WARNING: The following post, about TNG's season finale, "Descent", quickly descends to the point of containing a great many spoilers. If you don't want to know the details, don't read the article. To protect spoilers more than usual (believe me, it's necessary), two Ctrl-L's and 30 blank lines follow. As a one-line thought: Not exactly "The Best of Both Worlds", but the best season-ender they've had since then.
I hope that's enough spoiler protection, because the synopsis is about to commence. For those who haven't yet seen the show, be very sure -- the cliffhanger is a jaw-dropper. Anyway:
Data is called away by a red alert and must shut down a poker game with simulations of three of physics's most gifted minds: Newton, Einstein, and Hawking. The alert has been sounded because the Ohniaka Three outpost has reported coming under attack, although no signals are coming from the outpost now. The Enterprise reaches the system, and sees a gigantic ship that they don't recognize looming over the planet below. There is lots of EM interference, preventing good scanning, but they manage to beam down a team of Riker, Data, Worf, and a security member.
On the outpost, the team initially finds nothing but bodies, with wounds considered brutal even by Ferengi standards, and caused by plasma weapons similar to Ferengi phasers. With scanning still difficult, they begin a room-by-room search for survivors -- but the very next room holds a surprise. As Data forces the manual controls to open the door, a Borg is revealed in wait just behind it.
The Borg attacks viciously, with many of its fellows coming to join it. They seem somewhat different from past encounters. For one thing, they are using energy weapons, which they never have in the past. They also show concern for their fellows; when Riker manages to fell one of them, a fellow Borg responds with "*I* will make you suffer for [the killing]!" The security member is killed, and the others are under heavy fire.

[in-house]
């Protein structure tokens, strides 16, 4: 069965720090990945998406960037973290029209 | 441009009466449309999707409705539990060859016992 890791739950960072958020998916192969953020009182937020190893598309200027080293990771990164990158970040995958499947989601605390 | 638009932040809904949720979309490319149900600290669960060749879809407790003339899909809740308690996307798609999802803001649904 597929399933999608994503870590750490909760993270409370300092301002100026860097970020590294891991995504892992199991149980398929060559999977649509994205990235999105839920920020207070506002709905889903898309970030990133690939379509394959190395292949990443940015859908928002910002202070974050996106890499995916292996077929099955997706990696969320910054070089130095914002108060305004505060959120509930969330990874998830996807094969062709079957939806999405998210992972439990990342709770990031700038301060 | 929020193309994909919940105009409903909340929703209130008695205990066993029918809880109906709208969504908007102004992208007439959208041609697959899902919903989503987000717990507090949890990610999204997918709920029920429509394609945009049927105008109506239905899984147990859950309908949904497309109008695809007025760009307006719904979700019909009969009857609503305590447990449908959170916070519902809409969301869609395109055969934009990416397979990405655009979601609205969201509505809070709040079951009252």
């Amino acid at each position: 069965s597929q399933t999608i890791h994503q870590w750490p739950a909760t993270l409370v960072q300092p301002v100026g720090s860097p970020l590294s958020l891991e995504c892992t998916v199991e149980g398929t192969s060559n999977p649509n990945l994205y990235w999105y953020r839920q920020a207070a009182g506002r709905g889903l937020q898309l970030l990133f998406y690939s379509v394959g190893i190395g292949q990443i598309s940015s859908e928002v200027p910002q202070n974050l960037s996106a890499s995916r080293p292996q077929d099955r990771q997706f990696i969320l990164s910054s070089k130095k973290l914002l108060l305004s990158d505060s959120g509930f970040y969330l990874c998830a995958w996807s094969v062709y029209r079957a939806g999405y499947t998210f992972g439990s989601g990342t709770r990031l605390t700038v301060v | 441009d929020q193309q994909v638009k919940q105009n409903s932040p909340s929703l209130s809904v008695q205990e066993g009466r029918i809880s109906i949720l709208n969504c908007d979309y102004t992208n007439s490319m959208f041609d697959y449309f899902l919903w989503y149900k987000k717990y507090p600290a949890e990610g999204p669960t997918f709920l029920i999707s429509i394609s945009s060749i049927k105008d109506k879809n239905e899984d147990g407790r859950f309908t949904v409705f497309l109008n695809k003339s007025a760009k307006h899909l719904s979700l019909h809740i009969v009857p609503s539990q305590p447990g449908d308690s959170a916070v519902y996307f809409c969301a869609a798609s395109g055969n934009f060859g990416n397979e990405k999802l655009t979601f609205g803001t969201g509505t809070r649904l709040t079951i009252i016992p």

Data, under physical assault by one of the Borg, suddenly becomes enraged and throws the Borg away from him like a rag doll. As he stands over it, the surviving Borg leave after identifying Data.
The Borg ship, having fired once at the Enterprise, now turns to leave. The Enterprise quickly pursues -- but before they get far, the Borg ship vanishes in a flash, its destination and mode of travel unknown. The Enterprise returns to Ohniaka Three to pick up the away team, where Data is realizing that he just got _angry_...
Later, with Data having voluntarily relieved himself from duty to investigate this new development in himself, the rest of the senior officers (excepting Geordi) gather to discuss the change in the Borg. Riker refers to them as vicious, saying that it was almost akin to fighting Klingons. More disturbing, however, is the suggestion that these Borg are now acting as individuals rather than as part of a collective -- with no interest in assimilation, they may simply be out to destroy. What's worse, since the only Borg known to have an individual name before now was Hugh, everyone wonders if their act of kindness a year earlier might have led to this new, brutal change in the Borg. Picard sets to work, ordering Riker to begin analyzing the data on the subspace anomaly the Borg disappeared, and Worf to begin a security alert, while Picard informs Starfleet.
Meanwhile, Data and Geordi find no traces of error in Data's systems. Data concludes that he may well have experienced his first emotion, though he grants Geordi's point that he has no frame of reference to define what an emotion is. Regardless, he suggests that he may now be able to reach for emotional awareness -- but Geordi hopes that he's capable of feeling more than just anger.
A few days later, there have been no new attacks, but Admiral Nechayev is preparing to take command of the sector. After giving Picard details about the task force he is to command, Nechayev asks him about the details of the incident involving Hugh, expressing amazement that Picard could have simply let Hugh go. Picard explains his reasons of conscience, but Nechayev will have none of it. "Your priority is to safeguard the lives of Federation citizens, not to wrestle with your conscience." She directly orders that if he has another opportunity to destroy the Borg for good, he is to take it, period.
Data starts conferring with Troi about his situation -- he's tried to provoke various emotions with a variety of methods, but to no avail. When Troi asks why he's avoiding provoking anger, he says that anger is a negative emotion, and despite Troi's protestations to the contrary, worries that if he's only capable of emotions such as anger, jealousy, hatred, and so forth, he may become a "bad person." Troi reassures him that based on how well she knows him over the last six years, he will never be a bad person -- but Data then reveals that he may have felt another emotion. After he killed the Borg and stood over the body, he felt another sensation. "I believe it was ... pleasure." Troi is taken aback.